Zimbabwe has ordered mobile network operators to revert back to old data tariffs in an about-turn decision on newly implemented data prices this week. Subscribers have welcomed the decision, although there is speculation that it could impact on potential revenue growth for local telcos.
The country’s three mobile operators – Econet Wireless, Telecel Zimbabwe and NetOne – had been directed to scrap promotional bundle tariffs they were offering for both data browsing and social media.
Econet was the first to implement the floor data tariffs of about 2 US cents per MB. Previously, US$1 worth of airtime gave subscribers approximately 250MB on Econet and around 300MB on Telecel Zimbabwe (valid for 24 hours), while US$5 on NetOne purchased 300MB browsing.
NetOne’s US$5 bundle also came with 700MB and 900MB for WhatsApp and Facebook respectively, while Econet was offering 90MB for a weekly data bundle of US$1.
Zimbabwe: consumer furore over fees forces renegotiation
New data fees ‘floor’ Zimbabwe subscribers
ICT Minister Supa Mandiwanzira wants telcos to refund subscribers for losses incurred after implementation of new tariffs.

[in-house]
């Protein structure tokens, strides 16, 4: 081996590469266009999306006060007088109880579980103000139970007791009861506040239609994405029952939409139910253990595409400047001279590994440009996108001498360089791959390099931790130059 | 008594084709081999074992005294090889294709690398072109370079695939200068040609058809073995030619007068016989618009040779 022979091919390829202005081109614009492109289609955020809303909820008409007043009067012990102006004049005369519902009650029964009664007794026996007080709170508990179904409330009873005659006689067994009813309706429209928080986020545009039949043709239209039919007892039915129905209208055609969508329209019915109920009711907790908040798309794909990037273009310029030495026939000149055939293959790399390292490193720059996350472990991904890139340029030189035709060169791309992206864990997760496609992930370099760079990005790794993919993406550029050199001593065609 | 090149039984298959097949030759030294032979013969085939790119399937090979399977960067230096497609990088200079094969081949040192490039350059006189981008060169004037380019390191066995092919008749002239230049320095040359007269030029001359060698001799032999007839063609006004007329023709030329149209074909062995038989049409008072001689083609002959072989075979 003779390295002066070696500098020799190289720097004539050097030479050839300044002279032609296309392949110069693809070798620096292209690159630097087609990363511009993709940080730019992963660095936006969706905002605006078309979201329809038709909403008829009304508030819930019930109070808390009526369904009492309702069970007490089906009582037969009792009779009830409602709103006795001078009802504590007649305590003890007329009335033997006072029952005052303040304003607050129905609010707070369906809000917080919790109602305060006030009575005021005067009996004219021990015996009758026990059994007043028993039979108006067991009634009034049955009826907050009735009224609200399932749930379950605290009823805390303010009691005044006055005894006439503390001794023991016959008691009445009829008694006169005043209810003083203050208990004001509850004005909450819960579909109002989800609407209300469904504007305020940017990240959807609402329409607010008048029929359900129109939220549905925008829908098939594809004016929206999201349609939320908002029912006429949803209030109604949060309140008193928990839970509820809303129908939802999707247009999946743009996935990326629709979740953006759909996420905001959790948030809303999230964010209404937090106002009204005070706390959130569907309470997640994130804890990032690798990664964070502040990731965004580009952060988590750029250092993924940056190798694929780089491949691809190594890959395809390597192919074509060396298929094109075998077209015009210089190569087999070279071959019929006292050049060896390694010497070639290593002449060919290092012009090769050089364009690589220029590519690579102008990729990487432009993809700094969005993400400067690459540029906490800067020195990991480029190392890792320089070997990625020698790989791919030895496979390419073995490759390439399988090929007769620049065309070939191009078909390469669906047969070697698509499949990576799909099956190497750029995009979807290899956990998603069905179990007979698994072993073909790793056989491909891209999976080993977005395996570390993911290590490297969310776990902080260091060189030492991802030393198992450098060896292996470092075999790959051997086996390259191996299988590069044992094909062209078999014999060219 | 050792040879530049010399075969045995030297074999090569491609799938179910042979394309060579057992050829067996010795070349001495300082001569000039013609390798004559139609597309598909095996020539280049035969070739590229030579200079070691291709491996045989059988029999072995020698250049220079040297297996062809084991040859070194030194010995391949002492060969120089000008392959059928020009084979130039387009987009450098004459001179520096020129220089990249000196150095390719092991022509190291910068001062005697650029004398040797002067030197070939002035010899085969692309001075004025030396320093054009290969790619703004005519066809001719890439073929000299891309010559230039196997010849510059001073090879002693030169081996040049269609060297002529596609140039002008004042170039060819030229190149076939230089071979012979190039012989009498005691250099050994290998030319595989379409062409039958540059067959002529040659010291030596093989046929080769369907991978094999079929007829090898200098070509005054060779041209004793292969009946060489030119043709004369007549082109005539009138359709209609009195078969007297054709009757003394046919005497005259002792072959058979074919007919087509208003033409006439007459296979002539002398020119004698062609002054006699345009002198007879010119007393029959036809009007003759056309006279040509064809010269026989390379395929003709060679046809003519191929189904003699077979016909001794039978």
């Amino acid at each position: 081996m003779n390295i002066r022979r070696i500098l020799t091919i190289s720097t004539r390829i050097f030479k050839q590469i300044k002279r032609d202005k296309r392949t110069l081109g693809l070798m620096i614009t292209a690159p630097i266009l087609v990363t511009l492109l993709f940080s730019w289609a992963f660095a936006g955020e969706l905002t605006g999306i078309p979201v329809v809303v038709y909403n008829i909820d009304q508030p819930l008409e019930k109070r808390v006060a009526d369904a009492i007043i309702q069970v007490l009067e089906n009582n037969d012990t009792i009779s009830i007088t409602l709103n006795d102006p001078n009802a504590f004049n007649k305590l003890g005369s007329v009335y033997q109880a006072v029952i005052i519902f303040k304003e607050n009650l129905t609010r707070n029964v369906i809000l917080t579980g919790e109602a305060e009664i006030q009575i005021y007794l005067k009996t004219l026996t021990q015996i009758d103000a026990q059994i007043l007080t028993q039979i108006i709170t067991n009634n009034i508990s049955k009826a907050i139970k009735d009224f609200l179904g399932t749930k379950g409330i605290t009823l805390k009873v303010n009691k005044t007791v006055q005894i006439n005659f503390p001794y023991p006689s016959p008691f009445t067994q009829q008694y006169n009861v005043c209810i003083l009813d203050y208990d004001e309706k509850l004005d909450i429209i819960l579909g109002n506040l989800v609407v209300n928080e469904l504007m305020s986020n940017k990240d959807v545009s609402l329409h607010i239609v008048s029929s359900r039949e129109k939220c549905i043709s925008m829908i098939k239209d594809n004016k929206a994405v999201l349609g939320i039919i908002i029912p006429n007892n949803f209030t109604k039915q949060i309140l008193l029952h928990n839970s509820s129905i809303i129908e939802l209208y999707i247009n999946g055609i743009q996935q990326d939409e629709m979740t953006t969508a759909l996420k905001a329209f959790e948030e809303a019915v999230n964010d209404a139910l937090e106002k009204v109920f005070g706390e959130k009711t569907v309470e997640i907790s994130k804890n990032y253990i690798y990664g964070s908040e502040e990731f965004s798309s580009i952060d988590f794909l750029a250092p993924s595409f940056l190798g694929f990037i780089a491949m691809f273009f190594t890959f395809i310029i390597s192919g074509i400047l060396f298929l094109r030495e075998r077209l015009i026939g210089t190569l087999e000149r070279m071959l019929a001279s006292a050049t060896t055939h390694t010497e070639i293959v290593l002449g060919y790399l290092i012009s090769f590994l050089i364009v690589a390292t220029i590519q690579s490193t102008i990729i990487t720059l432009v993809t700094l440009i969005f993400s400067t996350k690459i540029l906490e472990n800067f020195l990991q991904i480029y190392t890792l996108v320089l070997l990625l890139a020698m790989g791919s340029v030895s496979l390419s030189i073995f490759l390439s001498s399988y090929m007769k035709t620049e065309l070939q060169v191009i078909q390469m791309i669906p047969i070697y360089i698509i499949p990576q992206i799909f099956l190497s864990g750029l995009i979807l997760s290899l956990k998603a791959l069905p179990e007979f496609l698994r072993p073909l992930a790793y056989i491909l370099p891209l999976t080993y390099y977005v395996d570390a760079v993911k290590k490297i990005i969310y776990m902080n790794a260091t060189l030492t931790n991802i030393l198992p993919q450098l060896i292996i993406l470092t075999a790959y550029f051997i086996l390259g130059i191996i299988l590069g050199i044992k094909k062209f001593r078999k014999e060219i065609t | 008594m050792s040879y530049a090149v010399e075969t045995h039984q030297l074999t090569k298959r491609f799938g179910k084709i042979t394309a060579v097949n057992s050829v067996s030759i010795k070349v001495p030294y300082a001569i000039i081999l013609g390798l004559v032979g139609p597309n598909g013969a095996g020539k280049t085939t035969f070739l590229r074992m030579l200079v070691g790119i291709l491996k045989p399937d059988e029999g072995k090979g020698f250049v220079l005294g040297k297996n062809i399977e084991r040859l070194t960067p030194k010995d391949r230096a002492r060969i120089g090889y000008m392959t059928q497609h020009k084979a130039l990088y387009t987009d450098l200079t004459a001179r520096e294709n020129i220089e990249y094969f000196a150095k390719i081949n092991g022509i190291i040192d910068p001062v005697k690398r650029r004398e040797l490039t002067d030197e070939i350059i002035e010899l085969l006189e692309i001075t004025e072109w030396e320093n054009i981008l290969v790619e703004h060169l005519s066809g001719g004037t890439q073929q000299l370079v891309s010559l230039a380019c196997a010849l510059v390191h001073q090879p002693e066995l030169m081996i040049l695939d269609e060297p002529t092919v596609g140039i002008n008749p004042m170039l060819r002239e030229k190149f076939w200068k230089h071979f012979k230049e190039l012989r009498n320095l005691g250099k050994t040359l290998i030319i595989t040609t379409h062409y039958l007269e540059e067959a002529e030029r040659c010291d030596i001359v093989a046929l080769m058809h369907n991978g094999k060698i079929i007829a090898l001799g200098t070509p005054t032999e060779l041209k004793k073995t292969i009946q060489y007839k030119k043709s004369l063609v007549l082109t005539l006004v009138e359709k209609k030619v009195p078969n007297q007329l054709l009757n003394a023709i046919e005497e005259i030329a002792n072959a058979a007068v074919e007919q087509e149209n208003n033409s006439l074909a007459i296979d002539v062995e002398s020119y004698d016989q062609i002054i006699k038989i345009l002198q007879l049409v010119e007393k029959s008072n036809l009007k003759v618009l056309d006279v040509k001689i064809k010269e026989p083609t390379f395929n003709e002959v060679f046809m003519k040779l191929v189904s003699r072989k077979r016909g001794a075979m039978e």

“It may be necessary and morally correct to get the concerned mobile networks to refund their subscribers. This shall be on the agenda when I undertake a comprehensive review of the developments of the last two days,” Mandiwanzira said in a statement late last night.
Mobile network operators and officials have clashed over responsibility for the steep data prices.
Douglas Mboweni, Econet Wireless CEO, said on Thursday that the exorbitant tariffs had been enacted following a directive from the country’s regulator Potraz (Posts and Telecommunications Regulatory Authority of Zimbabwe).
“The new floor pricing for data which was done in compliance with the directive that was issued to all mobile network operators by the industry regulator,” said Mboweni.
However, Potraz said on Friday that mobile operators in the country had engaged the government over “declining revenues” which were “threatening industry viability and service roll out” across the country.
“This decision (to hike data fees) has been met with consumer outcry… given the current economic challenges. In fact mobile network operators met prior to the issuance of this determination and proposed even higher floor prices,” read a statement from Potraz.
Informed telecom industry sources in Zimbabwe told ITWeb Africa on Friday that the mobile operators are offering lower promotional bundles to encourage take-up of data platforms. The industry has also reeled from intensifying competition occasioned by cheaper communication alternatives such as social media and instant messaging platforms.
The mobile companies did not immediately comment on the implication of the reversal but did advise subscribers on the reversal.
Executives from Zimbabwean telcos have previously complained that Over the Top (OTT) platforms were eating into revenue generating capacity and potential from voice telephony, the industry’s traditional cash cow as people switched more onto cheaper alternatives.